WASHINGTON (Reuters) - President Barack Obama said on Friday he was sending about 100 U.S. troops to central Africa to help and advise government forces battling Ugandan Lord’s Resistance Army rebels accused of murder, rape and kidnapping children.
Obama — who once denounced the LRA as an “affront to human dignity” — made clear the troops would serve as trainers and advisers in efforts to hunt down rebel leader Joseph Kony and would not engage in combat except in self-defense.
In a letter to Congress, Obama said the first U.S. forces arrived in Uganda on Wednesday and would be deployed to South Sudan, the Central African Republic and the Democratic Republic of the Congo “subject to the approval of each respective host nation.”
Obama’s decision commits U.S. forces to help confront a rebel group that has drawn international condemnation for decades of chilling violence, including hacking body parts off victims and the abduction of young boys to fight and young girls for use as sex slaves.
While the U.S. military has maintained a large base in Djibouti since 2003, the latest mission marks an expanded role in conflicts in sub-Saharan Africa by putting U.S. troops in the field to support local forces in direct combat with insurgents.
“I have authorized a small number of combat-equipped U.S. forces to deploy to central Africa to provide assistance to regional forces that are working toward the removal of Joseph Kony from the battlefield,” Obama said.
A senior administration official said the mission was “time-limited” to last only months. The bulk of roughly 100 troops being dispatched were special forces, a U.S. defense official said.
The limited terms of engagement appeared aimed at reassuring war-weary Americans that Obama has no plan to entangle U.S. forces directly in another conflict when they are already involved in wars in Iraq and Afghanistan and are playing a support role in a NATO-led air campaign in Libya.
Pentagon spokesman George Little said U.S. troops would train local forces in activities such as tracking, intelligence assessment and conducting patrols “to render the LRA ineffective.” The trainers “will be armed for self-defense,” Little said.
Senator John McCain, Obama’s Republican opponent in the 2008 presidential election, said promoting African stability by reducing the LRA threat was a “worthy goal” but Obama should have consulted Congress before putting forces “into harm’s way.”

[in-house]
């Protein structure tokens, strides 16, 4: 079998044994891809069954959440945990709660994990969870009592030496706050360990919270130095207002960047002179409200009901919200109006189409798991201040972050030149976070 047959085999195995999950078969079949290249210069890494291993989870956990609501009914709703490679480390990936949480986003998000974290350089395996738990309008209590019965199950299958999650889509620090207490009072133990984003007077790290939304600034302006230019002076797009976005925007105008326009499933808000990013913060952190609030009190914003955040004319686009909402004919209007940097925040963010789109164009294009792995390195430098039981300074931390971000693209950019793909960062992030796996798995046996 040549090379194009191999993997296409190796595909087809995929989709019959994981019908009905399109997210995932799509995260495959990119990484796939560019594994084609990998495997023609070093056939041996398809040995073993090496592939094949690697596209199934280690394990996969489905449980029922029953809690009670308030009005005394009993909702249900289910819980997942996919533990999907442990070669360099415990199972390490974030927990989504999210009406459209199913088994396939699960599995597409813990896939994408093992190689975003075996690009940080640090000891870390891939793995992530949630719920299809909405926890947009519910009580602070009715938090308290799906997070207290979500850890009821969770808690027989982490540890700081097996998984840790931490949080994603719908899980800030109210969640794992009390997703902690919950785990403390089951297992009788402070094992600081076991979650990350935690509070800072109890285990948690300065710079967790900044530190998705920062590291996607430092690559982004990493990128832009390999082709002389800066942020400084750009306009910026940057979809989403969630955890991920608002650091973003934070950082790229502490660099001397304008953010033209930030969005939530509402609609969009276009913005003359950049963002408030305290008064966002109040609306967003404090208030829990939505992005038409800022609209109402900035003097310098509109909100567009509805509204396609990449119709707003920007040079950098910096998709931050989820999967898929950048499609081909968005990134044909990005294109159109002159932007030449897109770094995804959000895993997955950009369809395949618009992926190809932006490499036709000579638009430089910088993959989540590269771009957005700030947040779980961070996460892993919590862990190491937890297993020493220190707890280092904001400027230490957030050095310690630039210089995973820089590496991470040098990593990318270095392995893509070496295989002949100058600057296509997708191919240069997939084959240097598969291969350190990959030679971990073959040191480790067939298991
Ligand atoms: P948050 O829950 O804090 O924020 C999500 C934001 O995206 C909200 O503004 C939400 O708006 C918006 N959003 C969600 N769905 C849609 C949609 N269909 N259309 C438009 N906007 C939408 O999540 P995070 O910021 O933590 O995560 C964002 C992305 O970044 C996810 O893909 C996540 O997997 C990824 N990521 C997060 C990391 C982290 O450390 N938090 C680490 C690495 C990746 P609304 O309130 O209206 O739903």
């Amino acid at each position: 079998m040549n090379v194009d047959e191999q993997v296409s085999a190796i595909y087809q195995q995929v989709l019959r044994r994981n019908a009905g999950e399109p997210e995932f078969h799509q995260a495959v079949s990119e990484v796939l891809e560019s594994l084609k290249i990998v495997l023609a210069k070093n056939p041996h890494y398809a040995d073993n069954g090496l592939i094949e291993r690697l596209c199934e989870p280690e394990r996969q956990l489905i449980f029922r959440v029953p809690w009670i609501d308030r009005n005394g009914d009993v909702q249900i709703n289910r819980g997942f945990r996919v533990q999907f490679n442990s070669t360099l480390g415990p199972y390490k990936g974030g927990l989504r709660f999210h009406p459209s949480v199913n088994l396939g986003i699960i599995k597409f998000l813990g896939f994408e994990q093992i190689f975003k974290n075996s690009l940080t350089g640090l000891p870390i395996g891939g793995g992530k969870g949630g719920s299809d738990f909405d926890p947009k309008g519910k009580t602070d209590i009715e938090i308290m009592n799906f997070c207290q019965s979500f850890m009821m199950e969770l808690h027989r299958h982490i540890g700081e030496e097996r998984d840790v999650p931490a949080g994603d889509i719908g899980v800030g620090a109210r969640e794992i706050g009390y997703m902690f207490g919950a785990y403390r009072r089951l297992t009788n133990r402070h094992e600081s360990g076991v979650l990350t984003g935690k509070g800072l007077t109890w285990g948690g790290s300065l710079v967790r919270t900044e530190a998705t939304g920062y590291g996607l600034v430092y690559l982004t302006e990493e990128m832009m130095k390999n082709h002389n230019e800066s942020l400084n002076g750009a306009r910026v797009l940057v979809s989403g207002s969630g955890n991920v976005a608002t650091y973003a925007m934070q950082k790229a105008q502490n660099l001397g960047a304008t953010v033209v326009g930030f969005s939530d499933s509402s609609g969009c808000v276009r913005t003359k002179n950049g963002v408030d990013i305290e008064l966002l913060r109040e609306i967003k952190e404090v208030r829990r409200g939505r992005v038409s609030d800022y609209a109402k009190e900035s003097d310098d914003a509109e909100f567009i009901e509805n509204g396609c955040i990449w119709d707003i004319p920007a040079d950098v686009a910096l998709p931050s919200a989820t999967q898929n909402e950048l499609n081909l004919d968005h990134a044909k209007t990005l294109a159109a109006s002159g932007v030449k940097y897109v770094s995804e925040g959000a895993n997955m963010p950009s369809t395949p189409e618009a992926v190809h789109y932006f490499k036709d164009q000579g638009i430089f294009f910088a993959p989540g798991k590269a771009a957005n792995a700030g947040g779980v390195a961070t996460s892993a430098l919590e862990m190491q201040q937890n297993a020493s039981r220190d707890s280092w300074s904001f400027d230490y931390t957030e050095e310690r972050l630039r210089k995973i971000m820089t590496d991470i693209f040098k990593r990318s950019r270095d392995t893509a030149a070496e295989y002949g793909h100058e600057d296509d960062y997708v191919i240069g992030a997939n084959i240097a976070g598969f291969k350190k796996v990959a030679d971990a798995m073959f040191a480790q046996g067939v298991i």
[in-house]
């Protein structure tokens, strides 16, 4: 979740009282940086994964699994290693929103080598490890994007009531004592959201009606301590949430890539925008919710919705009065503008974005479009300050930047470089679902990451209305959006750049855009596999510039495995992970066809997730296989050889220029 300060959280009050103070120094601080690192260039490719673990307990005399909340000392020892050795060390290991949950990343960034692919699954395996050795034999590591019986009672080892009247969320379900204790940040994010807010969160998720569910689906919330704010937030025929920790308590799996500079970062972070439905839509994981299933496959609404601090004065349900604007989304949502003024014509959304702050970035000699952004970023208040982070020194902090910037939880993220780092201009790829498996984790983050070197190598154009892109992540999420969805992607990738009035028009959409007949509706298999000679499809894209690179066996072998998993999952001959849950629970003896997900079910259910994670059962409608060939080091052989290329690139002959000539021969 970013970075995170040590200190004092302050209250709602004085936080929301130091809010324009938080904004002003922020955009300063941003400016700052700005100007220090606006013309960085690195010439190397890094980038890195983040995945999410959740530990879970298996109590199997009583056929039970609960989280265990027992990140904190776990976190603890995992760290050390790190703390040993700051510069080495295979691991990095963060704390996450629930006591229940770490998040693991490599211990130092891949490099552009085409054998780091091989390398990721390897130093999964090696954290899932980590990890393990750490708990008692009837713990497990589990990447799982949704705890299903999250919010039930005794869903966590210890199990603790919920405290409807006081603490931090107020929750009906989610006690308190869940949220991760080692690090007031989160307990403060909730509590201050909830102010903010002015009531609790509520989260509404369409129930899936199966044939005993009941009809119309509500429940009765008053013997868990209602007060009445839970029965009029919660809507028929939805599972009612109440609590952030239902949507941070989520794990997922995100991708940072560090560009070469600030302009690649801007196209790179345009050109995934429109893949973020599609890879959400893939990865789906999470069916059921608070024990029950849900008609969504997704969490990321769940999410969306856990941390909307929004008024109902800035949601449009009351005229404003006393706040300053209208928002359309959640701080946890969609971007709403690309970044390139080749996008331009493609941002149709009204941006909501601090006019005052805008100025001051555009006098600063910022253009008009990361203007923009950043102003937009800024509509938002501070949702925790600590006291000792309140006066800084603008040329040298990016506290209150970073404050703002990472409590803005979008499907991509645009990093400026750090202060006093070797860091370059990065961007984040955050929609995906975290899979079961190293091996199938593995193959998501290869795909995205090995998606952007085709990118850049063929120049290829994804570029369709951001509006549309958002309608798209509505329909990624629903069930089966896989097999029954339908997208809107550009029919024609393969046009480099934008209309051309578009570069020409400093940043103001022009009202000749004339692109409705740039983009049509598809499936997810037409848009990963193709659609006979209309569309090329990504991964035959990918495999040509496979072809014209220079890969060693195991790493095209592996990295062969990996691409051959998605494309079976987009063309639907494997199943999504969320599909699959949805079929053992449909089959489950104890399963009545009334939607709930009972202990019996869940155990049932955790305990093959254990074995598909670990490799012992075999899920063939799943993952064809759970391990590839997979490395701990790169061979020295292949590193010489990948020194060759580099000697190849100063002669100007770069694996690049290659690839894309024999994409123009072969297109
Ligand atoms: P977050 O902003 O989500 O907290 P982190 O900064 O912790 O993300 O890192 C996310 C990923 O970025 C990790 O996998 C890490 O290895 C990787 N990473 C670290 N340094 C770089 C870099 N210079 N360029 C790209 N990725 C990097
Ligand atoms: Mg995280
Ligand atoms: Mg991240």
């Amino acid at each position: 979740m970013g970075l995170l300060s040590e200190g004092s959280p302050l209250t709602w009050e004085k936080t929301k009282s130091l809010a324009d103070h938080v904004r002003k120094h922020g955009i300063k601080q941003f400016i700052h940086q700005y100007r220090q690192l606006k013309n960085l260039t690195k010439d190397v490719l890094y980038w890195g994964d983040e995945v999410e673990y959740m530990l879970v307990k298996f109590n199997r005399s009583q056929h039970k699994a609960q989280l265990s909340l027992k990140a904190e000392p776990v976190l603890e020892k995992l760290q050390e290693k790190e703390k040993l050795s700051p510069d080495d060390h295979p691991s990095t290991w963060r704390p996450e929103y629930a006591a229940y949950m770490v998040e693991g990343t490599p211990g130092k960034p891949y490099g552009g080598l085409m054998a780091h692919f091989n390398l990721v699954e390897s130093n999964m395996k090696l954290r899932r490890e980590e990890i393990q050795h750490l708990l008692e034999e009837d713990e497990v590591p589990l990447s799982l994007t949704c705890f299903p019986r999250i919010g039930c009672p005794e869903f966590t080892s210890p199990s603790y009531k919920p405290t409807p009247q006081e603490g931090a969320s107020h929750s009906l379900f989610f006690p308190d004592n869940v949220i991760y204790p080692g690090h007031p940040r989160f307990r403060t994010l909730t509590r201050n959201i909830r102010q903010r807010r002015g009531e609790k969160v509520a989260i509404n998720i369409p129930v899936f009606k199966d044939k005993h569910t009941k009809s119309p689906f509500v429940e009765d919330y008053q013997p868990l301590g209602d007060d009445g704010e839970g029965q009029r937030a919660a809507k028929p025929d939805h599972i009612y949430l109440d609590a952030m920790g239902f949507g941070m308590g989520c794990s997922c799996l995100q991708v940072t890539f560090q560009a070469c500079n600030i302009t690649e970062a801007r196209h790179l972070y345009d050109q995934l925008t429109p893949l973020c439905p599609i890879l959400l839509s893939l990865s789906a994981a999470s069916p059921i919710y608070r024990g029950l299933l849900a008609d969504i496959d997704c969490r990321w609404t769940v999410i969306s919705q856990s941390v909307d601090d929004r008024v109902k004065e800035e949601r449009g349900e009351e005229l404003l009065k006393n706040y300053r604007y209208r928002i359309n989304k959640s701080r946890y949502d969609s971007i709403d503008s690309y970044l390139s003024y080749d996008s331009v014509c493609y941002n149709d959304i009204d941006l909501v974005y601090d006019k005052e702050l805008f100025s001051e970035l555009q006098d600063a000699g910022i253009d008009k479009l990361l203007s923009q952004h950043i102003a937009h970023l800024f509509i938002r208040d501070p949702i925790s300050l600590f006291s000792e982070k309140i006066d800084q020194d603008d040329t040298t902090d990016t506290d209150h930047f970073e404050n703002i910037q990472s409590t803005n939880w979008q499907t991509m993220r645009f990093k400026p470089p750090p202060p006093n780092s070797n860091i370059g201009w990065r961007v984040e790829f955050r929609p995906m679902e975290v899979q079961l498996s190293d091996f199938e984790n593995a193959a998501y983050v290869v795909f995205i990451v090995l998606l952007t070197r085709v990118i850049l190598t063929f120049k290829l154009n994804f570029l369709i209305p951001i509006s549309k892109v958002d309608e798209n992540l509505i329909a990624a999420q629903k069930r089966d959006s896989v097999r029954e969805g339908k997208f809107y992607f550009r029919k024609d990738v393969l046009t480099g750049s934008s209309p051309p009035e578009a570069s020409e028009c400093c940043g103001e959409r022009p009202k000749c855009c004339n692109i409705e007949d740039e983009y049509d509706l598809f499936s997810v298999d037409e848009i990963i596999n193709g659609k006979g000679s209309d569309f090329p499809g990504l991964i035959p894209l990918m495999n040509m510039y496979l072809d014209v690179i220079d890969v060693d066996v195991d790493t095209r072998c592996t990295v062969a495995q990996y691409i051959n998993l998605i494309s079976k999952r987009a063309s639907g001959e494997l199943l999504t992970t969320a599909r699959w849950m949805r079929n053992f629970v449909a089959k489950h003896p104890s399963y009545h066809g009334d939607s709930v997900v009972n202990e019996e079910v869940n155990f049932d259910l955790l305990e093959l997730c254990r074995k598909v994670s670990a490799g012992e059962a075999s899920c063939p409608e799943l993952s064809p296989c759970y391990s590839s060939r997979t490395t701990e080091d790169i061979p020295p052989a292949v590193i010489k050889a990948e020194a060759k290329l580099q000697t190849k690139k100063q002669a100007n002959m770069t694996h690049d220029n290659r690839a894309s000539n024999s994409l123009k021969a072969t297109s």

The State Department said the troops were dispatched “with the consent” of Uganda’s government, headed by President Yoweri Museveni. His critics have accused him of using the fight against rebels as an excuse to stifle political opposition.
“We didn’t solicit for this support but now that it has come we welcome it,” Felix Kulaigye, spokesman for the Ugandan army, told Reuters by telephone. “Kony is a regional security menace and the earlier we end it, the better.”
Obama asserted that U.S. forces “will only be providing information, advice and assistance to partner nation forces, and they will not themselves engage LRA forces unless necessary for self-defense.”
The LRA, which says it is a religious group, emerged in northern Uganda in the 1990s and is believed to have killed, kidnapped and mutilated tens of thousands of people.
Kony has been indicted by the Hague-based International Criminal Court on charges of war crimes and crimes against humanity.
“The LRA continues to commit atrocities across the Central African Republic, the Democratic Republic of the Congo and South Sudan that have a disproportionate impact on regional security,” Obama said.
He said U.S. advisers were needed because “regional military efforts have thus far been unsuccessful in removing LRA leader Joseph Kony or his top commanders from the battlefield.”
LRA commanders have been operating in the wild and largely lawless border regions of the DRC, Central African Republic and Sudan in recent years.
Although now thought to number just a few hundred fighters, the LRA’s mobility and the difficulties of the terrain have made it difficult to tackle. Attempts to negotiate peace failed in 2008 after Kony refused to sign a deal to end the killing.
Uganda and Congolese officials said earlier this year they thought Kony had returned to eastern DRC, complicating U.N. efforts to stabilize the region.
The U.S. military has operated a joint task force from Camp Lemonnier near the international airport in Djibouti in the Horn of Africa since 2003, its only base on the African continent. Camp Lemonnier supports about 2,500 U.S. military personnel, allied forces and defense contractors.
The base, overseen by the recently created U.S. Africa Command, based in Stuttgart, Germany, is engaged in “stability operations” against Islamist militants and reportedly is being used as a base for flights of unmanned surveillance and strike aircraft over Somalia and Yemen.
The United States has military personnel deployed in 34 sub-Saharan African countries, mostly small contingents of less than 40 personnel attached to the U.S. embassies.
Additional reporting by David Alexander in Washington and Elias Biryabarema in Kampala; Editing by Peter Cooney and Paul Simao